That difference is relevant to the current environment. The resolution of the fiscal cliff crisis led to a general feeling that conditions were starting to fall into place that would allow the economy to improve, but current economic data does not yet show that improvement.
The risk to the banking system
There is another element at work here, and that is the inherent risk of lending money at low rates for 30 years. Current mortgage rates are lower than even short-term rates have typically been in the past, and about at the historical level of inflation. If things return to normal at some point over the next 30 years, mortgage lenders would find themselves stuck with a whole generation of unprofitable loans.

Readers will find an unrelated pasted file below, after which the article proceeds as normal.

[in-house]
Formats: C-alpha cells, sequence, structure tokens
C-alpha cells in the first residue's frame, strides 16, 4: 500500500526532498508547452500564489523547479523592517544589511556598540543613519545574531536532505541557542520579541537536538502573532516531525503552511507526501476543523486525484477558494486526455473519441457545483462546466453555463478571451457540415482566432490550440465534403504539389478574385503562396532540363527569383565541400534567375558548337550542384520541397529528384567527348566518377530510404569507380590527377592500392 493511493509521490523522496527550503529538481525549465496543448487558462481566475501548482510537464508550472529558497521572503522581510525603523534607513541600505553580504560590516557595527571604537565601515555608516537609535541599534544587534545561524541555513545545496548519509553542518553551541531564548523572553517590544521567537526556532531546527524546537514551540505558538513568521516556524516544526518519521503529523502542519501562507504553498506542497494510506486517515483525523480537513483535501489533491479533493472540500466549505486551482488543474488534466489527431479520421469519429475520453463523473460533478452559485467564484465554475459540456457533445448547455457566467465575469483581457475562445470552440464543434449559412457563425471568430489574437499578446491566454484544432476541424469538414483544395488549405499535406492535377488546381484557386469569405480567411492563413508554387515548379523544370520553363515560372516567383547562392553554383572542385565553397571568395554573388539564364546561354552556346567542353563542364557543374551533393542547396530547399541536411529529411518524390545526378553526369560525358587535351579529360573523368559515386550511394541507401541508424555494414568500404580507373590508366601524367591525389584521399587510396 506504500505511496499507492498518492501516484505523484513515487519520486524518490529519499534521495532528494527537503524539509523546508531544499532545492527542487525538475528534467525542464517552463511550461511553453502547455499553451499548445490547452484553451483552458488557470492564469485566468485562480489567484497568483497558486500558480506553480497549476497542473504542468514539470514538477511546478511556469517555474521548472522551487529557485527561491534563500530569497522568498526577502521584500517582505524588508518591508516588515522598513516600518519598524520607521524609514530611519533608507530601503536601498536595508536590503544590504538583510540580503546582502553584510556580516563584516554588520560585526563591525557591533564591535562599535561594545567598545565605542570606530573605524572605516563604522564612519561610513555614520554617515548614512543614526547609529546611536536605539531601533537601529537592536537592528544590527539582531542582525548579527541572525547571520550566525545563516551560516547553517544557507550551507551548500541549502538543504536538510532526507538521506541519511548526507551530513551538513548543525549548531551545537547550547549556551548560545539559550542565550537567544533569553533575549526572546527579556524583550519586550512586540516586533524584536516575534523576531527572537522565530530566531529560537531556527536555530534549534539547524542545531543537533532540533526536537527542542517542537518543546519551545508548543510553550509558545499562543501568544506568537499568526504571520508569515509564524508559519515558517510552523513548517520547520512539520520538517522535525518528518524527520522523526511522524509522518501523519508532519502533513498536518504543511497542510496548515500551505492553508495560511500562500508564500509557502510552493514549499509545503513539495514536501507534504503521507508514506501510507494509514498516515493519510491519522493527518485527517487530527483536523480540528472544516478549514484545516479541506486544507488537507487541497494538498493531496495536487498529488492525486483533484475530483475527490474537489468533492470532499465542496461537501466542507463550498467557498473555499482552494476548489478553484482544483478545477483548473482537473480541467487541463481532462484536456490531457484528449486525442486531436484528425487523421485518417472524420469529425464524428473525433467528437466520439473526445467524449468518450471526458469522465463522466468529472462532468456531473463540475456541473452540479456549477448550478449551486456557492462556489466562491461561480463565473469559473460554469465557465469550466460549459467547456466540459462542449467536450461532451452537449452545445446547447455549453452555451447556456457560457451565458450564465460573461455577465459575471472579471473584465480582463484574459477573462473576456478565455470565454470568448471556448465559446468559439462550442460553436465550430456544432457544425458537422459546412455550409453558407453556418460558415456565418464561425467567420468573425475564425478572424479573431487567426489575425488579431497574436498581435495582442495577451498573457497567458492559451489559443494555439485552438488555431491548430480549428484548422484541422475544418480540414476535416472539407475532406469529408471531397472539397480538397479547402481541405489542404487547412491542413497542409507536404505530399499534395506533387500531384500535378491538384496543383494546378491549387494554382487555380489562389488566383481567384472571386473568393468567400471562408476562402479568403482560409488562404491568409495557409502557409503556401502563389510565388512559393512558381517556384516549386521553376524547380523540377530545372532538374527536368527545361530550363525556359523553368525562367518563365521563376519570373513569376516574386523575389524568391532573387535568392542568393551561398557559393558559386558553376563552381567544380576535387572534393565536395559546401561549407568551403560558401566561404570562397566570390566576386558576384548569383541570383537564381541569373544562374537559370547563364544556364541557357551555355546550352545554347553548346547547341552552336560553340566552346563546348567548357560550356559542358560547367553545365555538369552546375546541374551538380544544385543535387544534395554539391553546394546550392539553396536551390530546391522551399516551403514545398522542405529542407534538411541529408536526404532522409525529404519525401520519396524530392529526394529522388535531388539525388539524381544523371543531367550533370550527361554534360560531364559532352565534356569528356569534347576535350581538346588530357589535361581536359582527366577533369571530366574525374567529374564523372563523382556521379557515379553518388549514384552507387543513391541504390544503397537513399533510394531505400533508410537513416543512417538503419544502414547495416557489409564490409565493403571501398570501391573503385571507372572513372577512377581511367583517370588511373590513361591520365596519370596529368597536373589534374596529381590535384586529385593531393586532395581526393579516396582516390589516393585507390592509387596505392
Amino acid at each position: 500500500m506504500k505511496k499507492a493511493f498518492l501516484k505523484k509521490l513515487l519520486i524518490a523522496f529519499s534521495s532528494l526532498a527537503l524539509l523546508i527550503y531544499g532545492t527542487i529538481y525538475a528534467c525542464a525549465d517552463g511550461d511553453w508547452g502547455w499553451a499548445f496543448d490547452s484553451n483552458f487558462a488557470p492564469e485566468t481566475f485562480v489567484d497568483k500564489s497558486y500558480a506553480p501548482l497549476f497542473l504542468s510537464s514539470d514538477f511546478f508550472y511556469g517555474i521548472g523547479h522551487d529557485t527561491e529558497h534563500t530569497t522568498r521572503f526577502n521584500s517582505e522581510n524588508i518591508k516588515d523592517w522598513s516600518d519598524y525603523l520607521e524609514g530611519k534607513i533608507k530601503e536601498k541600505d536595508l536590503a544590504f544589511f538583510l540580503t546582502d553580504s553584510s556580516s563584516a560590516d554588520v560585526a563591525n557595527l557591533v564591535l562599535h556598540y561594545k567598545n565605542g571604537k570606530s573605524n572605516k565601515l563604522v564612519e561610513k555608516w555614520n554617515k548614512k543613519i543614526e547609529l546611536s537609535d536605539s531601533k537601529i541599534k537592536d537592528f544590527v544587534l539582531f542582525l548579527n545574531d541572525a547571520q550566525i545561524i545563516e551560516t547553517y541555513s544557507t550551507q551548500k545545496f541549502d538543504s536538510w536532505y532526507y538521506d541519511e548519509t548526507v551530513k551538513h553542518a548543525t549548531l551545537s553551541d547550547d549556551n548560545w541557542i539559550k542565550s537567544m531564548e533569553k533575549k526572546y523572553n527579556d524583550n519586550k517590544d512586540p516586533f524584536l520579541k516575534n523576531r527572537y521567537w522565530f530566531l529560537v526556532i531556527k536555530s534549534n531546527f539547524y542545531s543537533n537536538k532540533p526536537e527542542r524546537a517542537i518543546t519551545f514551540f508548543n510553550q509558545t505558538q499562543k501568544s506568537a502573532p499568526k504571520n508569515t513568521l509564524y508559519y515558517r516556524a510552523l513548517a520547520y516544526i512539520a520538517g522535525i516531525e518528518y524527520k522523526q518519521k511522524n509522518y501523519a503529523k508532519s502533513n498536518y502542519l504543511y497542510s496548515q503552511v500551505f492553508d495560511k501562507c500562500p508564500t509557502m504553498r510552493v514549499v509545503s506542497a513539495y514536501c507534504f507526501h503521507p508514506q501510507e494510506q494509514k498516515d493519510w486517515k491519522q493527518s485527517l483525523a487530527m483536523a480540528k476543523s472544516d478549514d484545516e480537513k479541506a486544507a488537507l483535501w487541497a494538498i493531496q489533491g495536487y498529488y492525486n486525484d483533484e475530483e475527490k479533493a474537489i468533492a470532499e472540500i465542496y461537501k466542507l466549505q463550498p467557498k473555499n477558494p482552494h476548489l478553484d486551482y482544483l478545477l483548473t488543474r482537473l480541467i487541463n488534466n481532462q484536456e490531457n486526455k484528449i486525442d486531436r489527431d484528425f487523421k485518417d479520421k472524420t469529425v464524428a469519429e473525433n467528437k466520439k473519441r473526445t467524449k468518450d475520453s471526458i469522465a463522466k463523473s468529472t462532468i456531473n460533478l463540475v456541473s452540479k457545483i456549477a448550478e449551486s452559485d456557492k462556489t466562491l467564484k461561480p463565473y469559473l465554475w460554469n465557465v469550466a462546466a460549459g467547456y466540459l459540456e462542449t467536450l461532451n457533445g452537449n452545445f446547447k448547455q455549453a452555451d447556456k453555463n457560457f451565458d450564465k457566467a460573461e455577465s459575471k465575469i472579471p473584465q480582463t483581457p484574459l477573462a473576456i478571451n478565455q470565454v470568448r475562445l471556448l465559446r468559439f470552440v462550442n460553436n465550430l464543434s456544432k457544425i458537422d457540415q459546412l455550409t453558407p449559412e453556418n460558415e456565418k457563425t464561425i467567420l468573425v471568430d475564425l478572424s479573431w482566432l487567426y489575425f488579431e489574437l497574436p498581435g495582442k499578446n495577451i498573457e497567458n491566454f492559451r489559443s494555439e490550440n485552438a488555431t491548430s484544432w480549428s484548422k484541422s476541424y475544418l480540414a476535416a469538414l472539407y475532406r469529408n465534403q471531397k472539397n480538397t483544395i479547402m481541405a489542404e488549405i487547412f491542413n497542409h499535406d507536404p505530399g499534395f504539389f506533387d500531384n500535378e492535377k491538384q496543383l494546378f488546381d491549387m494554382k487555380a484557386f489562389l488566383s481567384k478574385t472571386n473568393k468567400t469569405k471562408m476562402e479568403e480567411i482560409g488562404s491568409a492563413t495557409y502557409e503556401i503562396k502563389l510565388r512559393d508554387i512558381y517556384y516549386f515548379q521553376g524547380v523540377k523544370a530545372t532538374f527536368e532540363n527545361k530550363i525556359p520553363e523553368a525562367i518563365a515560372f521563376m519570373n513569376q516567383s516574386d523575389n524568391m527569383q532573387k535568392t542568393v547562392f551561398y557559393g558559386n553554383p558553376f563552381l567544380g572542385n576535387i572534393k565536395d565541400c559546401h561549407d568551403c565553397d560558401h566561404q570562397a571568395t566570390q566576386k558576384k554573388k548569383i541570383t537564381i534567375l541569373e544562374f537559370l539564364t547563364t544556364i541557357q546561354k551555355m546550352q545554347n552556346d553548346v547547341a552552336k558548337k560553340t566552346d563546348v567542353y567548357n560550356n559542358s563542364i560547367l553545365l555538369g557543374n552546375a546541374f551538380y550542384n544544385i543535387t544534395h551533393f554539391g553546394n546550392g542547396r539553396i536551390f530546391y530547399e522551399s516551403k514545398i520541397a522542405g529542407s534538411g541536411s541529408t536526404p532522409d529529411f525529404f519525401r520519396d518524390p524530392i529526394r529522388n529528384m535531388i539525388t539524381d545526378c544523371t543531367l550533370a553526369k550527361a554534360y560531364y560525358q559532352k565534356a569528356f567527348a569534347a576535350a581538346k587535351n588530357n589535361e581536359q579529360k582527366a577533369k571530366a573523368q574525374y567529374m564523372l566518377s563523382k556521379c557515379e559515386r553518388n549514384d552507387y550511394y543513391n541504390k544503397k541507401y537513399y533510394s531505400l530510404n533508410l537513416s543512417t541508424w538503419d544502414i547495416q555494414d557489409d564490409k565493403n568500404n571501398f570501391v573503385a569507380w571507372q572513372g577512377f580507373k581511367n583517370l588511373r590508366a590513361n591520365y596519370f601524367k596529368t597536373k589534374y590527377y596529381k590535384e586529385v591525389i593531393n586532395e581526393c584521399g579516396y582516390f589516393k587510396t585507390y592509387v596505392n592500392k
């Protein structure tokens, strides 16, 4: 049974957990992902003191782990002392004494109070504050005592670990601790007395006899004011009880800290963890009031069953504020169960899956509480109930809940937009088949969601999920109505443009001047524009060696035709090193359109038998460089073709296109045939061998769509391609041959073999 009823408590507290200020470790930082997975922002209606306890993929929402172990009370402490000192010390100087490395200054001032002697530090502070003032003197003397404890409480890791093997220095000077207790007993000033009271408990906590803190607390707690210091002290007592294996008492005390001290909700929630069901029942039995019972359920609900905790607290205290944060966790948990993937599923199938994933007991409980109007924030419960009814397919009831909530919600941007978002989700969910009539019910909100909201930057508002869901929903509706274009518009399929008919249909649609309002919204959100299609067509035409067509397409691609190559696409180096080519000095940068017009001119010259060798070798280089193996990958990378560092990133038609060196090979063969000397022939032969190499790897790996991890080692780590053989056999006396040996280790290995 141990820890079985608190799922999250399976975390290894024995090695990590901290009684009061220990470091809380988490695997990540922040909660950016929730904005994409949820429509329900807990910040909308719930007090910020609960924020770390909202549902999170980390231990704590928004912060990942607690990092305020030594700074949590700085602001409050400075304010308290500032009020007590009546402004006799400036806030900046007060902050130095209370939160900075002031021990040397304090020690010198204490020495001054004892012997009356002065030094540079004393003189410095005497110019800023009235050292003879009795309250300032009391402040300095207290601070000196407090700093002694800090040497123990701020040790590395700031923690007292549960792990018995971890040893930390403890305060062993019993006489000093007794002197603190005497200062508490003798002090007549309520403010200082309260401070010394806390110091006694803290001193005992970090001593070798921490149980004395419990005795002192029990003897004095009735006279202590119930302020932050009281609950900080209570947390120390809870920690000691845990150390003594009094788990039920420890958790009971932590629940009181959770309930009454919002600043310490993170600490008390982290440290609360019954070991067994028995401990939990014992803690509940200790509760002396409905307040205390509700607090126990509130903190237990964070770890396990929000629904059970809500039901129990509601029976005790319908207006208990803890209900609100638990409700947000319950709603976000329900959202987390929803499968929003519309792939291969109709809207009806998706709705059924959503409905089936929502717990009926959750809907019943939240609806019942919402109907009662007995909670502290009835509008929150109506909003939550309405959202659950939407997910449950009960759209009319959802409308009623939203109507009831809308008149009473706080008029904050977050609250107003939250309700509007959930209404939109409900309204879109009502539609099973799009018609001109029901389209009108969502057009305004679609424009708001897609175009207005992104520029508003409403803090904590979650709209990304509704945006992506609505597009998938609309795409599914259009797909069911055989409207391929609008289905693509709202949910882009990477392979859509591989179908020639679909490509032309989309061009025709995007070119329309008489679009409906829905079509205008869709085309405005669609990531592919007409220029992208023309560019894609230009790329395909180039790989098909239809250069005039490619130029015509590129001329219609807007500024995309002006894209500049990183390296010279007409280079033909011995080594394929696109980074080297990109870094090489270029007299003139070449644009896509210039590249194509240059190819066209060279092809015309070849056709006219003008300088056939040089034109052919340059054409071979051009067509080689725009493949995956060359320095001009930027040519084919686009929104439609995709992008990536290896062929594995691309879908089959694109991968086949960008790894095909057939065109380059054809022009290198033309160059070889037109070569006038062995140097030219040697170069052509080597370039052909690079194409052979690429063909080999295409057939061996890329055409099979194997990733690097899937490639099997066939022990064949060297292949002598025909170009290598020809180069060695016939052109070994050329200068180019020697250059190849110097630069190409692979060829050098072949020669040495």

The recent rise in mortgage rates, therefore, might be a recognition of the risk of making long-term loans at overly low rates. While it might seem that consumers are getting the worst of both worlds -- loan rates rising while deposit rates remain low -- ultimately a rise in mortgage rates could benefit everyone by taking some risk out of the banking system.